I’ve been wanting to visit Mt. Rainier for a number of years. When the snow melts around the dormant volcano, wildflowers pop up everywhere. Fields and fields and fields of wildflowers, so much that it often just looks like sheets of color. The wildflowers bloom in August every year, but some years have more flowers than others and it’s all dependent upon how much snow the area gets and when it melts.
The winter was a nice wet one, and Willie and I had high hopes that the wildflowers would be out in full force. Unfortunately Mama Nature had different plans. The endless fields of flowers we wanted just weren’t there. We found a patch of flowers here and a patch of flowers there. This particular patch was one such example and in this little area we saw mostly Indian Paintbrush and Purple Lupine.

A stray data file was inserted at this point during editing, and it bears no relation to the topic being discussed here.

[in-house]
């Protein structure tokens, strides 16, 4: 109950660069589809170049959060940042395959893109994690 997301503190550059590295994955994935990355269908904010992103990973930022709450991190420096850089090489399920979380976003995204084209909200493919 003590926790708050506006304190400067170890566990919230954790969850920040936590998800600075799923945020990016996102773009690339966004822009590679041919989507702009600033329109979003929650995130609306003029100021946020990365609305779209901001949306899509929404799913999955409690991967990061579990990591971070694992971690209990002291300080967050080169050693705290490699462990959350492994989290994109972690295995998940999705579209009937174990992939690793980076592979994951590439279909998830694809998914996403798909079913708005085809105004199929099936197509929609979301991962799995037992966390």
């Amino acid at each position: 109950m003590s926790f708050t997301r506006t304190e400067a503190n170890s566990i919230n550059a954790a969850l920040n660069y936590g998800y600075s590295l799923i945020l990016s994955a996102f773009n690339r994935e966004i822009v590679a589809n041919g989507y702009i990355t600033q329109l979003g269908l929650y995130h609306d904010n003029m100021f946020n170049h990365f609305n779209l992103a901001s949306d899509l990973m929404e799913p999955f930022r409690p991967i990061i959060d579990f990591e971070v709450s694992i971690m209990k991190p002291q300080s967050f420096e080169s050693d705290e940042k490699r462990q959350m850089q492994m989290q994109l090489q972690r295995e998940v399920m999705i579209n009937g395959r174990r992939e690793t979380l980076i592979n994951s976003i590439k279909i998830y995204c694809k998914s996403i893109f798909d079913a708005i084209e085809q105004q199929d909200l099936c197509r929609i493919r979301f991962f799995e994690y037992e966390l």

We hiked up the mountain early one morning, knowing that clear skies meant our only chance at a nice photo would happen at twilight, before the sun came up and while it was still “blue hour”. We went to our trusty “Paintbrush Field” as we called it, and used the beautiful red flowers as the foreground, while the massive Mt. Rainier towers behind.
Nikon D800 w/Nikkor 14-24mm f/2.8:
15mm, f/5.6, 2.5 sec, ISO 160
2016AugustCascadeCascade RangeD800MazamaMazama RidgeMountMount RainierMount TacomaMount TahomaMt RainierNPSNational ParkNikonNikon D800Pacific NorthwestParkRainierSkyline TrailSummerSunriseTacomaTahomaWashingtonflowersfogindian paintbrushlandscapelupinenaturepaintbrushpurple lupineskylinestarsstratovolcanotwilightvolcanowildflowersLeftquark, from
Mt. Rainier (2016-08-06)